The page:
Day: August 13, 2018

Letter to the Editor Sogofsky more qualified

As reported in the August 4th edition of Hello Easton, Ira Kaplan states: “Dunsby told him that they were looking to fill the spot with another Republican.” This is inaccurate. First, “they” includes Bob Lessler, the Democrat selectman. Second, I simply informed Mr. Kaplan of state law. If the Board of Selectmen did not make an appointment to fill the vacant seat, it would go to a to a committee of elected officials of the same party as the resigning selectman. In this case, Republican.

However, the reason Mr. Kaplan was not appointed is because Kristi Sogofsky is more qualified. Kristi has lived in Easton since 2011. In that time, despite working full-time and raising young children, she has served as co-president of the PTA, as the chair of the Library Board, and as the chair of the Library Building Committee. Mr. Kaplan, despite living in town for twenty years, has no public service to Easton.

Kristi Sogofsky takes concrete steps to improve the lives of Easton’s citizens. Mr. Kaplan talks about a national call to action—whatever that means—and is clearly not focused on Easton’s families. That is why Kristi Sogofsky is a selectman and deserves to be returned to office in November.

Adam Dunsby

Helen Keller’s home

Historical Society of Easton, CT via Facebook

Circa 1951. Arcan Ridge on Redding Road in Easton was home to Helen Keller from sometime in 1939 until her passing in 1968. This is a direct quotation taken from a December 12, 1939 letter from Ms. Keller to her friend Lenore Smith describing her new home. Please take the time to read the entire quote, it says volumes about the special sensitivities of its author who was blind: “We have never loved a place more than Arcan Ridge. It is a Colonial house surrounded by meadows, woods, brooks, and the old New England stone walls you will remember. I am especially delighted with my study which has spacious book shelves, thirty-five cubby-holes and windows hospitable to the sun. Above all, there is seclusion essential to literary endeavor. The landscaping will be started in the spring, we came here too late to do anything about it. Sometime you must come, Lenore, and see everything for yourself and walk with me through the pasture where Polly, Herbert and I go every day with the dogs. The smells here are glorious, and Polly says the atmosphere is fairly blue with blue jays.” Polly was Polly Thompson, her companion after the death of Anne Sullivan, and Herbert was Herbert Haas, her live-in handyman and chauffer. Please like us & keep following as there will be more to come!! This post replaces the one from yesterday that displayed a photograph that had been mislabeled (not by HSE) as being this home. The land didn’t look quite right, so after looking at architect Cameron Clark’s original drawings, I was able to post the correct image of the Arcan Ridge house.

Real Estate News from Margaret Upton-Mirowski ‘Brady Bunch’ house sells for $3.5 million

by Los Angeles Times

The bidding for the “Brady Bunch” house got down to a horse race, according to listing agent Ernie Carswell, but it was HGTV that ultimately pulled away from the pack. So, just how much did the cable network spend to secure the television-famous property? About twice the asking price.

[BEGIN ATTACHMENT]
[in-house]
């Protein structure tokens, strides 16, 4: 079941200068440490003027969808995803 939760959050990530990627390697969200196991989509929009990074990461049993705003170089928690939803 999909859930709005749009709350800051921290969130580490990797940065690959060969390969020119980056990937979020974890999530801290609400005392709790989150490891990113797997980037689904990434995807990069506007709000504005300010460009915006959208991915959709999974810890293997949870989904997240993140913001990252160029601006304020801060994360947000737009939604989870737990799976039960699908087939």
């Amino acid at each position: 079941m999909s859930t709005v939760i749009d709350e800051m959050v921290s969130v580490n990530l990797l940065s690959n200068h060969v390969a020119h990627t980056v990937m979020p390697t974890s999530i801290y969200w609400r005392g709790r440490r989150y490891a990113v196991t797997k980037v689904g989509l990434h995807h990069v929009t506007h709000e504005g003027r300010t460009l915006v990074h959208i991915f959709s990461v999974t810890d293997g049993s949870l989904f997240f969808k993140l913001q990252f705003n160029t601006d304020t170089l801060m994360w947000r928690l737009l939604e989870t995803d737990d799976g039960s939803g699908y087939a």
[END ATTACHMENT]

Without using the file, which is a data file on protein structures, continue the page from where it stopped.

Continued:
HGTV is paying $3.5 million to buy the Studio City residence, or $1.615 million more than the list price of $1.885 million. The pending sale is scheduled to close today.

The home received a total of eight offers, according to Carswell. The players included stage and television producers, corporate parties and entertainers such as singer-dancer Lance Bass, who was “heartbroken” to learn he had not submitted the winning bid. All of them planned to keep the home basically intact.

“Every (bidder) intended to retain the front facade as a historic preservation, but most of them intended to renovate the interiors,” Carswell said. “No developer submitted a bid for the property.”

HGTV has already hinted at what may be in store for the beloved home.

On an earnings call this week, Discovery Inc. Chief Executive David Zaslav said the network planned to “restore the Brady Bunch home to its 1970s glory as only HGTV can.” A spokesperson for Discovery declined to elaborate on the project.

As part of the sale, HGTV wll receive the original 1959 blueprints for the house, Carswell said.

The split-level home, which is so popular it has its own Yelp page, was used for outdoor representations of “The Brady Bunch” family home. That included the show’s opening and closing scenes as well as numerous interludes to denote the time of day. Interior scenes for “The Brady Bunch” were filmed in the studio.

The home’s floor plan retains a host of 1970s details but bears little resemblance to the layout familiar to TV viewers.

A rock-wall fireplace and wood-paneled walls are among classic details found in the living room, which features a built-in bar. Floral wallpaper and window coverings are another vintage touch. The home’s MusiCall intercom and whole-house radio also remain.

“This is a postcard of exactly what homes looked like in the 1970s,” Carswell told The Times last month.

There are two bedrooms, three bathrooms and about 2,500 square feet of living space that may not include an expansion of the downstairs family room, according to Carswell. The garage was converted into a recreation room.

Violet and George McCallister, the parents of an almost-Brady-size “bunch” of five sons, bought the house in 1973 for $61,000, records show. The TV series ran from September 1969 to March 1974 before moving into reruns in syndication.

The McCallisters are both deceased, and their children are the sellers.

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